So...what is a 360 deal anyway? Why do we keep hearing about them? And should you sign to one?
As the music industry continues to evolve, record companies and artists alike are trying to find different streams of revenue. Consumers aren’t buying records like they used to, so artists have to do more than just make music. They must be successful at selling out concerts; merchandise, endorsements and appearing on TV and film are some examples. Record labels and other music industry companies have taken advantage of a new deal that capitalizes on some of this extended revenue. The 360 deal involves the record company with all of these different types of income.
Right away, it looks like the record company will benefit most from this type of arrangement. This deal allows the label to receive income from almost everything an artist is involved in. Labels explain that this motivates them to spend more time developing an artist. They can a take slower approach to recouping on their investment. Record companies believe that they can give artists more time to be successful before they have the potential to be dropped. This is how a record label might entice new talent into these 360 deals.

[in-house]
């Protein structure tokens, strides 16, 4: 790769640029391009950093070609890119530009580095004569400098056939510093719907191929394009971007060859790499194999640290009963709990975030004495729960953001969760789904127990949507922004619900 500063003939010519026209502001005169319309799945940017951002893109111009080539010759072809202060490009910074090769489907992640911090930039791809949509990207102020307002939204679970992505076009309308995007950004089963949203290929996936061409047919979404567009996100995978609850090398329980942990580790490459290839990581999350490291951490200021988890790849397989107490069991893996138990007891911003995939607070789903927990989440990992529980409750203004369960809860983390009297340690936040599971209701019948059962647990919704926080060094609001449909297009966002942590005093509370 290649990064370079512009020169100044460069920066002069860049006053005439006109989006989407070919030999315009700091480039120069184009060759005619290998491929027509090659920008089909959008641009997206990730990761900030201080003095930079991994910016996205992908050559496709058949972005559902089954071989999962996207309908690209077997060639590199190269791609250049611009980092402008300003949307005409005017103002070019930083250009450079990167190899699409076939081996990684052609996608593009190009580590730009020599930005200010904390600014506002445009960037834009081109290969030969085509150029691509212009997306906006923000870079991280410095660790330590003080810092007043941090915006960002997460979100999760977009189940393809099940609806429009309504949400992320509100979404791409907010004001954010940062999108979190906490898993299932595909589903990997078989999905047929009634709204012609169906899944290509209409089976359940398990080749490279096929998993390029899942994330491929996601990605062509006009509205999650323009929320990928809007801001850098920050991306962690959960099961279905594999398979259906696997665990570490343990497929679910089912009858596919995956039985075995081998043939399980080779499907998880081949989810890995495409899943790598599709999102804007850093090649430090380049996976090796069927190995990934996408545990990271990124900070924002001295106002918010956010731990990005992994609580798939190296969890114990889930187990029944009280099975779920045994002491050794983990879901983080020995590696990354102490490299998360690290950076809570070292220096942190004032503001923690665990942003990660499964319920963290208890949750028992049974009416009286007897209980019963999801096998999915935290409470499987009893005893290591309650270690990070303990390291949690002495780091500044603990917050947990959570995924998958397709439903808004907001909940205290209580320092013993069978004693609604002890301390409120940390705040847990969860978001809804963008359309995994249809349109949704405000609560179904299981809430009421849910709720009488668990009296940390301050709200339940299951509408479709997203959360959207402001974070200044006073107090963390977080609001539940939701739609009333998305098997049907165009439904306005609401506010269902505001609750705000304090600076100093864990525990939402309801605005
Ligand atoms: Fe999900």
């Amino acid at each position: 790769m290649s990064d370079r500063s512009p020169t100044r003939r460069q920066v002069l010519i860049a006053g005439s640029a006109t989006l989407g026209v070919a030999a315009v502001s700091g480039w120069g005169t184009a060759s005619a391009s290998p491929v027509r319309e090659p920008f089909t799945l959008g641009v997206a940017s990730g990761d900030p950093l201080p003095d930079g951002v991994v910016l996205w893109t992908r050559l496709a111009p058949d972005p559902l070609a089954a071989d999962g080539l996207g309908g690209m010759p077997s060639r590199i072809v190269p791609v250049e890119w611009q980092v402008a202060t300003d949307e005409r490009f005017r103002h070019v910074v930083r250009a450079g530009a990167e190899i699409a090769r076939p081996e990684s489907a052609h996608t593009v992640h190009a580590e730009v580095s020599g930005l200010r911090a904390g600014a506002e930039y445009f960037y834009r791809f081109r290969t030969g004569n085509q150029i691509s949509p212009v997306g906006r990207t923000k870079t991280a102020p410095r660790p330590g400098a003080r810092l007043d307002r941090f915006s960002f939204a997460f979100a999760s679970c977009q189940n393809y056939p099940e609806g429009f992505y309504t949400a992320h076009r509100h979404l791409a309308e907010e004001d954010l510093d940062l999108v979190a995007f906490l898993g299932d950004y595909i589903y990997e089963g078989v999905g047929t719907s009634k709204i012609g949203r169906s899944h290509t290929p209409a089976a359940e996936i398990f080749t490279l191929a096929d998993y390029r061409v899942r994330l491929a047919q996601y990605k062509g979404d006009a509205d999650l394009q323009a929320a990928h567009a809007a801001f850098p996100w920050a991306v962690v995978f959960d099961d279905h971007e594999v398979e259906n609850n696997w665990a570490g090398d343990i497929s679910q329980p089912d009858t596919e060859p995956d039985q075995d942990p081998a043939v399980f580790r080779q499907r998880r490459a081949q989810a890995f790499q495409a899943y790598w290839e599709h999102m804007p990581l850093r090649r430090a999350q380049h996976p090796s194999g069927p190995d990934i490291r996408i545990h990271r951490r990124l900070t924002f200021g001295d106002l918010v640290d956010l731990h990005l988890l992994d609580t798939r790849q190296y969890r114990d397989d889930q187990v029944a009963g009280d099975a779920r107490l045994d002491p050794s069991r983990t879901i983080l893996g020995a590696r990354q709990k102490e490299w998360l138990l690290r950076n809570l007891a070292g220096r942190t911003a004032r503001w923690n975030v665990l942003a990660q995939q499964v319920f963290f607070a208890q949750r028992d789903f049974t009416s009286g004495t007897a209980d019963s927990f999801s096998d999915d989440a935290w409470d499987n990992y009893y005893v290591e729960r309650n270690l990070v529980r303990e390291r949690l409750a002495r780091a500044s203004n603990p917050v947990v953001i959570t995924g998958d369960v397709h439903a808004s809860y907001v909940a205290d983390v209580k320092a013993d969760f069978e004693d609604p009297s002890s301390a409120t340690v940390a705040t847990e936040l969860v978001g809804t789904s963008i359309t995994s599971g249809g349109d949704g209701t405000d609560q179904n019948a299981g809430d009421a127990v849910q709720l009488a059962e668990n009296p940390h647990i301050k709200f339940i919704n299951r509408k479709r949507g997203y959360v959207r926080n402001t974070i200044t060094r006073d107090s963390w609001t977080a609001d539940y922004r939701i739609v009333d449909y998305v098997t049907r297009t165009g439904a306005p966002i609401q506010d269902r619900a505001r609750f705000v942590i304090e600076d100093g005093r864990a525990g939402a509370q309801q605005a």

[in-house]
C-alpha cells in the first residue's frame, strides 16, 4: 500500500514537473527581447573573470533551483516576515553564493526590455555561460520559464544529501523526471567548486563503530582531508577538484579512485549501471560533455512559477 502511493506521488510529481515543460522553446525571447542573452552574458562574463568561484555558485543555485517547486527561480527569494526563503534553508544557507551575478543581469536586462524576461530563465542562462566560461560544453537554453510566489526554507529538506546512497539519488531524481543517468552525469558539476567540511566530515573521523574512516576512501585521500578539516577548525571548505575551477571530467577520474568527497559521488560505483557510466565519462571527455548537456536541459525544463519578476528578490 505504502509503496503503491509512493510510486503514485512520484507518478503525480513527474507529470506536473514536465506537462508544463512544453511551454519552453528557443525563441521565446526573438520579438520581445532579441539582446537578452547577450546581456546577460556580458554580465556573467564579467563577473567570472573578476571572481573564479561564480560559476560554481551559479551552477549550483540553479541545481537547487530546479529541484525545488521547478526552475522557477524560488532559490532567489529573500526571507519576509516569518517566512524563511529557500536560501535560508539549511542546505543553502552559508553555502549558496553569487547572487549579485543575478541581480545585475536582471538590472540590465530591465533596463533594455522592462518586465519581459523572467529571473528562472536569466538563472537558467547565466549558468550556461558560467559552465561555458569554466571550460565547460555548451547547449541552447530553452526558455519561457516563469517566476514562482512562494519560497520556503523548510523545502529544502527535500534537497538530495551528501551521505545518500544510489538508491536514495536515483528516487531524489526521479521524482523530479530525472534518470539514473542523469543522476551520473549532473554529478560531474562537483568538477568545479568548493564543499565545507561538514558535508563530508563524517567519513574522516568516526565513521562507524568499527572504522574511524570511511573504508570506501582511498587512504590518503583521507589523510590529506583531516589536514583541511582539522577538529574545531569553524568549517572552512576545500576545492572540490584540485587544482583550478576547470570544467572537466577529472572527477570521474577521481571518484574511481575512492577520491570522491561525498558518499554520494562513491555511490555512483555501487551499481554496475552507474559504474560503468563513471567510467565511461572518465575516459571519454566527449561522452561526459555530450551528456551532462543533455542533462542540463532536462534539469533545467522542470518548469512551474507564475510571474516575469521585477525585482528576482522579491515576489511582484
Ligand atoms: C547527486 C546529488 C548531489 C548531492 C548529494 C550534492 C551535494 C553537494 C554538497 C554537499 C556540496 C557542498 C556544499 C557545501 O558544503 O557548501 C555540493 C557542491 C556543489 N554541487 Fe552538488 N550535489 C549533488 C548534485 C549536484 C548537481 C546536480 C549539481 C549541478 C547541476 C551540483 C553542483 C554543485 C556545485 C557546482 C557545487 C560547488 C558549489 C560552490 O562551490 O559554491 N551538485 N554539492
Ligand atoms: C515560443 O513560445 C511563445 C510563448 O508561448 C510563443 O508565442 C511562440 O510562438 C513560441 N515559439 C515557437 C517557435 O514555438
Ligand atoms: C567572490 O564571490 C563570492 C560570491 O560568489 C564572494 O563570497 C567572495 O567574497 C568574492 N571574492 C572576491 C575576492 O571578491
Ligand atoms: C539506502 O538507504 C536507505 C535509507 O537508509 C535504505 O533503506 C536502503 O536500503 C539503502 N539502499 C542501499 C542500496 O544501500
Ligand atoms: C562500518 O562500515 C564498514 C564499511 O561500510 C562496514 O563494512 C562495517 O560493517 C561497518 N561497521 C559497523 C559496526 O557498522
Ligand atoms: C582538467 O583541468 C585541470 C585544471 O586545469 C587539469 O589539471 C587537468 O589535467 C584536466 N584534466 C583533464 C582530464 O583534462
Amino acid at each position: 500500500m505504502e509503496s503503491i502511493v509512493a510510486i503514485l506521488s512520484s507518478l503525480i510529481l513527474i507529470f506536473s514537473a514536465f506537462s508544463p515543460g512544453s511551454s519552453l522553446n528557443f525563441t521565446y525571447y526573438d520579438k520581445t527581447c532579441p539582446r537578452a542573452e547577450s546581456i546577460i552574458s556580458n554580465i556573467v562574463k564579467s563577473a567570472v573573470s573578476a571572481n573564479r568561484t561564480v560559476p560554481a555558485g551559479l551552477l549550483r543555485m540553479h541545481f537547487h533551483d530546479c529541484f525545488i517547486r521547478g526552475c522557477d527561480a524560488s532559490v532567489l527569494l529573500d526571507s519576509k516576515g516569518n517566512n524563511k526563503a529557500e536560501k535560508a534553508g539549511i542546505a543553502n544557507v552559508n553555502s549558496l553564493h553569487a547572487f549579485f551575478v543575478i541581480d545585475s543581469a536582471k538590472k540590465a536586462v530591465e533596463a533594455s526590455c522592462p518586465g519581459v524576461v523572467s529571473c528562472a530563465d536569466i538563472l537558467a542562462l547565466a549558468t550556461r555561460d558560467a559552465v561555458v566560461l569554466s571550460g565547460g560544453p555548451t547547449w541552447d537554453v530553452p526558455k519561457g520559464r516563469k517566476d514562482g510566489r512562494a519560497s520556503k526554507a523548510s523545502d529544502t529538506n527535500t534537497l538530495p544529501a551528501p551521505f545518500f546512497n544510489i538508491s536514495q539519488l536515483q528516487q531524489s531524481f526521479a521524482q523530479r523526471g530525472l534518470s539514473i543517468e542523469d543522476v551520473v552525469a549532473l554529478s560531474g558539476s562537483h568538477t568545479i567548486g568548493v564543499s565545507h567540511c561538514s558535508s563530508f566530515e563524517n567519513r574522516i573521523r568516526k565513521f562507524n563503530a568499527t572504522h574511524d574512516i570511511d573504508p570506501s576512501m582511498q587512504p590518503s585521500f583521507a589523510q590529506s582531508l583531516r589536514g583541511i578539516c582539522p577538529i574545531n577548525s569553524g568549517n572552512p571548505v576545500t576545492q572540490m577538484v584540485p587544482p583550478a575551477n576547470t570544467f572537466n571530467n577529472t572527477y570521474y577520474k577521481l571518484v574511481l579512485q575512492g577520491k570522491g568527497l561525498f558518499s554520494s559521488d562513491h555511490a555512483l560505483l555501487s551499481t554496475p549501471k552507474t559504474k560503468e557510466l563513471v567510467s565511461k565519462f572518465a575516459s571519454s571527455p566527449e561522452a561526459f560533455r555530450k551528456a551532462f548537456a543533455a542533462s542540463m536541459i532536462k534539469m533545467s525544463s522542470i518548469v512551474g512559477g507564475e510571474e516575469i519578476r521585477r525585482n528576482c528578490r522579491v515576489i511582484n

Now this type of deal can (slightly...maybe...) also benefit the artist because there is less pressure to perform high record sales right out of the gate. The record label will have other avenues of income and will spend time developing a career for these 360 deal artists. This sounds good to new artists who are just hungry to sign a deal. But those same artists could lose out on a lot of income because they aren’t largely successful at first. Labels will be more interested in making artists a brand rather than creating good music. Which interferes with the art most new artists want to make.
So while these deals aren't great for new artists, some more established artists aren't shying away from signing 360 deals. Veteran artists have already established a brand and can pretty much guarantee commercial success. As Jay-Z is an artist, he believes he is an artist-friendly executive. He explains, “you can’t take someone’s rights, profess to be an expert in that field and then not do anything for it. If you’re sharing and partnering with an artist, you better build an artist. We can’t — as record executives — expect to take someone’s rights and not add value. If we’re adding value, it’s a partnership. If we’re not, then we’re just trying to find another way to make up for the money being lost on the Internet. And that’s not cool.”